• Price: US$468
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Reloop Wave 5 Review

Last updated 13 September, 2017

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The Lowdown

They’re pretty much the perfect all-rounder. Practically sized, sympathetically styled, top notch build quality, and insanely useful with a remote control to bring consumer usability to what are otherwise pretty purist powered DJ/production monitors. And all of this at a truly good value price point. What’s not to like, except that they’re a close copy of a Pioneer design, of course?

First Impressions / Setting up

What design, I hear you say? They look pretty normal to me! Well you’d be right; they are stylish and understated, well-built but nothing more standout than that. Sure they do have some design flashes (literally: The Reloop logo on the top lights up when they’re powered up), but overall they’re a workaday-looking studio monitor as far as the styling goes. They say: We’re dependable, we’re well made, we won’t let you down.

It’s when you look at the back panel that you start to understand they versatility. Apart from a big heat sink (they are powered, meaning each speaker has its own amplifier and power supply, hence the need to keep them cool), an on/off switch, and the jumbo socket for the power lead, there are clues here as to why these might just win a big place in your heart.

back panel
The back panel, showing the three inputs, the fine tuning switches, the sockets for the remote control and linking lead, and the top of the heatsink.

Firstly, there are three inputs: RCA, jack and XLR, the latter two being balanced. That means versatility: You could have your DJ controller permanently plugged into the XLR, your computer wired through to the jack, and still have the RCA inputs free for any other source, such as TV. (Just to make it clear, these are individual powered monitors; you plug one side of the signal into each, so there is a single RCA, a single jack, and a single XLR connector on each speaker.)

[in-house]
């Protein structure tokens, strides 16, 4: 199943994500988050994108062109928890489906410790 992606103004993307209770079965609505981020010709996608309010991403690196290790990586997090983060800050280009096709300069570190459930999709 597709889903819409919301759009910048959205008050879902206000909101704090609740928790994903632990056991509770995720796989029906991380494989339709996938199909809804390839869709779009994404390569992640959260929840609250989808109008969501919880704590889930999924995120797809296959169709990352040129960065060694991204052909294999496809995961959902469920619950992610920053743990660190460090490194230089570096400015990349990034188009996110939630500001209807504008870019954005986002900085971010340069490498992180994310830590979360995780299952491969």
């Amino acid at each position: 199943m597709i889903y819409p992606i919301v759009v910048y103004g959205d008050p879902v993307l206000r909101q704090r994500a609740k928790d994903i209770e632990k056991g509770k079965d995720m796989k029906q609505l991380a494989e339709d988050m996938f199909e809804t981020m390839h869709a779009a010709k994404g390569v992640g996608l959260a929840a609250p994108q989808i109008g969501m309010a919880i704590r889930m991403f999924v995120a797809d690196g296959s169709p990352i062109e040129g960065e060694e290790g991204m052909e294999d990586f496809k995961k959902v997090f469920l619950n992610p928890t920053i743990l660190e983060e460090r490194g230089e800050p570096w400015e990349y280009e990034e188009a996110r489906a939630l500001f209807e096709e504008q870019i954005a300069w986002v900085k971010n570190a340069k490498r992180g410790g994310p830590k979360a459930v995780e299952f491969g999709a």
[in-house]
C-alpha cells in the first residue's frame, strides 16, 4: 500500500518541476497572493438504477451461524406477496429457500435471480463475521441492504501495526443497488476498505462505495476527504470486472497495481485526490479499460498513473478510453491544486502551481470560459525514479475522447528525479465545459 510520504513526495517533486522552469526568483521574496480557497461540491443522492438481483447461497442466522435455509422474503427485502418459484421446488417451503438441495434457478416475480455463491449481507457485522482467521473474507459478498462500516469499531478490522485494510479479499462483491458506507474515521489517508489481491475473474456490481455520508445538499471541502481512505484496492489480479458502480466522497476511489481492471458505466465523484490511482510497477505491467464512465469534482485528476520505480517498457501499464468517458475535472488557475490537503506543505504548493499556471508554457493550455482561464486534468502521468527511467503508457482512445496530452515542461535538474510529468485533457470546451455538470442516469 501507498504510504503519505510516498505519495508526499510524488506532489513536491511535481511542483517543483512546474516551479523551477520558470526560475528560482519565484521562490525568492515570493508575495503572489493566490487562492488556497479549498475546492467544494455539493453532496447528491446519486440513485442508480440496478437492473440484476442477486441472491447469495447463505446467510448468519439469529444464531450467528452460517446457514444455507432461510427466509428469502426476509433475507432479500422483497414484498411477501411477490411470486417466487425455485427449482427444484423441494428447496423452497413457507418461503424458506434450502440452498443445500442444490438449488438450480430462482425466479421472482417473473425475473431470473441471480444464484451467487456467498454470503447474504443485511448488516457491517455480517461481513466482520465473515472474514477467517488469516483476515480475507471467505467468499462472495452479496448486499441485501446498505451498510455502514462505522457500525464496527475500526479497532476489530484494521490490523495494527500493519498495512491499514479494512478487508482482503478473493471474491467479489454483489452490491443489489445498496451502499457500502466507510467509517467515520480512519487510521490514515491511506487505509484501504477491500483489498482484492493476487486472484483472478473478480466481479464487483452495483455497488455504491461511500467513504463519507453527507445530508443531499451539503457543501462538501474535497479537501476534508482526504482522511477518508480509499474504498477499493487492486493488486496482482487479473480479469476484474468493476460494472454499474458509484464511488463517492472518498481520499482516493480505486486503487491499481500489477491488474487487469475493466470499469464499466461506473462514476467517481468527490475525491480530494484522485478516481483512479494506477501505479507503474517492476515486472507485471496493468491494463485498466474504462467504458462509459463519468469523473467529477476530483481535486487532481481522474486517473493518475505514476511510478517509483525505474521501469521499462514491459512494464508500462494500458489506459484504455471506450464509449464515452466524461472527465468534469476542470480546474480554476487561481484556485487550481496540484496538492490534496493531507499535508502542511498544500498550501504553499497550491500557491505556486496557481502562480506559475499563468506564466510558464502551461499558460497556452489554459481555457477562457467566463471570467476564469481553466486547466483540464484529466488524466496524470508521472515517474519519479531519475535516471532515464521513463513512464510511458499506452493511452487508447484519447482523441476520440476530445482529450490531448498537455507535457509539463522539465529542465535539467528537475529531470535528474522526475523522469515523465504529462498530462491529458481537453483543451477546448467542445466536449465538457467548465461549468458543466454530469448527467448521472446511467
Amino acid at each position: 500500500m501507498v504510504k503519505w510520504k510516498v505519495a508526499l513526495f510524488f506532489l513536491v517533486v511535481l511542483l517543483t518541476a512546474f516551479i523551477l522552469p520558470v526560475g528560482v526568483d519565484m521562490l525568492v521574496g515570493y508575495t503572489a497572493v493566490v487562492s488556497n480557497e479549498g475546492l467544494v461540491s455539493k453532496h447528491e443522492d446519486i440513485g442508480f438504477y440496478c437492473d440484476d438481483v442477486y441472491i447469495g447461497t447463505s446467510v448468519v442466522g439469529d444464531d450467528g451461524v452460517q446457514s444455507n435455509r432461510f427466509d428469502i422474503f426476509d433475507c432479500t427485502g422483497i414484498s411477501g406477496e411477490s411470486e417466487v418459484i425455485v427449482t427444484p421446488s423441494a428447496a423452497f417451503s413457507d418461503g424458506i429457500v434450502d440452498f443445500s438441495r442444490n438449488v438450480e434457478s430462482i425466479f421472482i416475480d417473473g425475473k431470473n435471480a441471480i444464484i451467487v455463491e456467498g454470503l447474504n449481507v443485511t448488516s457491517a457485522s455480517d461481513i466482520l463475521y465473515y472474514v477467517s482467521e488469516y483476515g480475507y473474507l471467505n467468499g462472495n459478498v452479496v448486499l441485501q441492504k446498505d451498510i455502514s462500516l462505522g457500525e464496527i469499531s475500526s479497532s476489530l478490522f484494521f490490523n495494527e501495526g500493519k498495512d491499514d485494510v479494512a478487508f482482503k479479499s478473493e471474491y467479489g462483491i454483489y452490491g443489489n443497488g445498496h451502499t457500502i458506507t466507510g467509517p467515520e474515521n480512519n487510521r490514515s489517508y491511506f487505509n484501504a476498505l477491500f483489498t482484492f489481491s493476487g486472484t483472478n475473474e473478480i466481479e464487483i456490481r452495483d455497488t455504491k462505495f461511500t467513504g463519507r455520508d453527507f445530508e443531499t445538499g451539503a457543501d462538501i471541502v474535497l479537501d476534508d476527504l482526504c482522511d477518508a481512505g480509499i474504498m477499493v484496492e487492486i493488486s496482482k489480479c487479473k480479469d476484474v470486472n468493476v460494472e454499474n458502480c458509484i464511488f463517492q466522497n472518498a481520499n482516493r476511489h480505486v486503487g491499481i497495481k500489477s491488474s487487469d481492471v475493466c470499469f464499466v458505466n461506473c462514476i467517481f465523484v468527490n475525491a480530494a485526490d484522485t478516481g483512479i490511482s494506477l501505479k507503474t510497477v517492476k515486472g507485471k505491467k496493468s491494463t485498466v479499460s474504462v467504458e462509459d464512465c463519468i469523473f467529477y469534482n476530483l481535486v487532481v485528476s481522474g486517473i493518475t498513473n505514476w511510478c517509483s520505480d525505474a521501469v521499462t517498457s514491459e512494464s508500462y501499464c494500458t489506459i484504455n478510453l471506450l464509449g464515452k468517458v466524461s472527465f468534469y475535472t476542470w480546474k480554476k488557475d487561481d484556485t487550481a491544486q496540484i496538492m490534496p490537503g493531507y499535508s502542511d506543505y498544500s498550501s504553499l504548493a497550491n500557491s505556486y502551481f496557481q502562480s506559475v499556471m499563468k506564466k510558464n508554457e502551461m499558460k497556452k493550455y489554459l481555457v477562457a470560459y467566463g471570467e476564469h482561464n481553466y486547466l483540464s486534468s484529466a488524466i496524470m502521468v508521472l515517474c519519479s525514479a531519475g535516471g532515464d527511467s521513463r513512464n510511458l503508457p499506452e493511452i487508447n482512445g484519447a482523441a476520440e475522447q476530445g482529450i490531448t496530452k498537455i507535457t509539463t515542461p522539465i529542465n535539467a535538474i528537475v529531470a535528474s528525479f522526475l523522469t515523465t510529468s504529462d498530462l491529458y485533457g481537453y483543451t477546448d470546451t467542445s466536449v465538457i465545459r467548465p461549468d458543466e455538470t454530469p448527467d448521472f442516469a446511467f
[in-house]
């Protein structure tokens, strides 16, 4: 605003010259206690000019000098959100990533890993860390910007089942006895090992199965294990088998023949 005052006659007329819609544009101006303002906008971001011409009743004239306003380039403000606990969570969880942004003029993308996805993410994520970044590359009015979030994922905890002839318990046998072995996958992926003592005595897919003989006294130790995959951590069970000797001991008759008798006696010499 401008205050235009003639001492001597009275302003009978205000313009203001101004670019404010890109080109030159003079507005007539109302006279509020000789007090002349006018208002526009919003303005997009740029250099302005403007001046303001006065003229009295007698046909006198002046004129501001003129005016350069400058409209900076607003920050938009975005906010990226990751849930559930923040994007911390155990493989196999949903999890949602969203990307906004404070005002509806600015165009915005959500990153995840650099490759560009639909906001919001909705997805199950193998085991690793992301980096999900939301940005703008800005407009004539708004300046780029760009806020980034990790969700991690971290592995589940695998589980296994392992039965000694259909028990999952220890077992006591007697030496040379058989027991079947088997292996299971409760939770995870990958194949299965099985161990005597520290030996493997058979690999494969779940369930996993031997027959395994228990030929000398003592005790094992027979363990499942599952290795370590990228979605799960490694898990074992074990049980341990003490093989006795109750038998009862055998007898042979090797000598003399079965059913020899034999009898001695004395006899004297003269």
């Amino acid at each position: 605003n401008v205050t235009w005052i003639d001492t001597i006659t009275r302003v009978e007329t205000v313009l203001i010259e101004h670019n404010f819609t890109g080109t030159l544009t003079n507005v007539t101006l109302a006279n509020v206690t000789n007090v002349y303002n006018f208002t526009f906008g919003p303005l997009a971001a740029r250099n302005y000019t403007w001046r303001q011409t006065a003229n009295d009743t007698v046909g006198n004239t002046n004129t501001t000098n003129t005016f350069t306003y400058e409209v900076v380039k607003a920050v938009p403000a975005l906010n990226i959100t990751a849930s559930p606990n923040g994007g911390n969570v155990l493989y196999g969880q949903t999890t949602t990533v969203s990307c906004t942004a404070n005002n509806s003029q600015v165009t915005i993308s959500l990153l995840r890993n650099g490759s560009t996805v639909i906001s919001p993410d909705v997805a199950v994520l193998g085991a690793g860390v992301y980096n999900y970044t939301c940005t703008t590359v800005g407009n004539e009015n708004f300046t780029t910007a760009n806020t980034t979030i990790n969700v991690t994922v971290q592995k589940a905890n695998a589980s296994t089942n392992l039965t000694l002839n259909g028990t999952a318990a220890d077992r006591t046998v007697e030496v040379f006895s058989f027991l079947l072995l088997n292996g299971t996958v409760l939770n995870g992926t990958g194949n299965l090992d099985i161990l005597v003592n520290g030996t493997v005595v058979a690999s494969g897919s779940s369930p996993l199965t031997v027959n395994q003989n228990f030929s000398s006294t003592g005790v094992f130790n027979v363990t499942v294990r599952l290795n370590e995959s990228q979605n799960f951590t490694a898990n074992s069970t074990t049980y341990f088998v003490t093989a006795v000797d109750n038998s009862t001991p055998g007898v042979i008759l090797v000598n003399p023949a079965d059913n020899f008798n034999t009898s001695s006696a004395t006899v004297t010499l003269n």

There are a few other controls here too; a small volume control, a small input select buttons, and three three-way switches to fine-tune the sound (LF, HF and “acoustic space”; the last one is beyond me). However, these being monitors, you’re not meant to be coarsely tuning your sound here; it’s really for matching any nuances of your room. The rest is to be done on your mixer.

The remote control
But the magic is given away by the “control” sockets. Here, you can plug two speakers together with a supplied lead, and add in their trump card: The wired remote control, which can attach to whichever speaker is the most convenient in your set-up out of the pair, and control both of them.

Now let’s get one thing clear here: These are in this respect pretty much an exact copy of the Pioneer SDJ-05s/08s, so the idea’s not original, but it is still insanely useful and well implemented.¬†What you get is a heavy, round, small remote control designed to sit on your desktop. It has a big weighted volume knob, and two push switches. The left-hand push button toggles on/standby, or mute if you hold it continuously for a short time. The right-hand button cycles through the sources.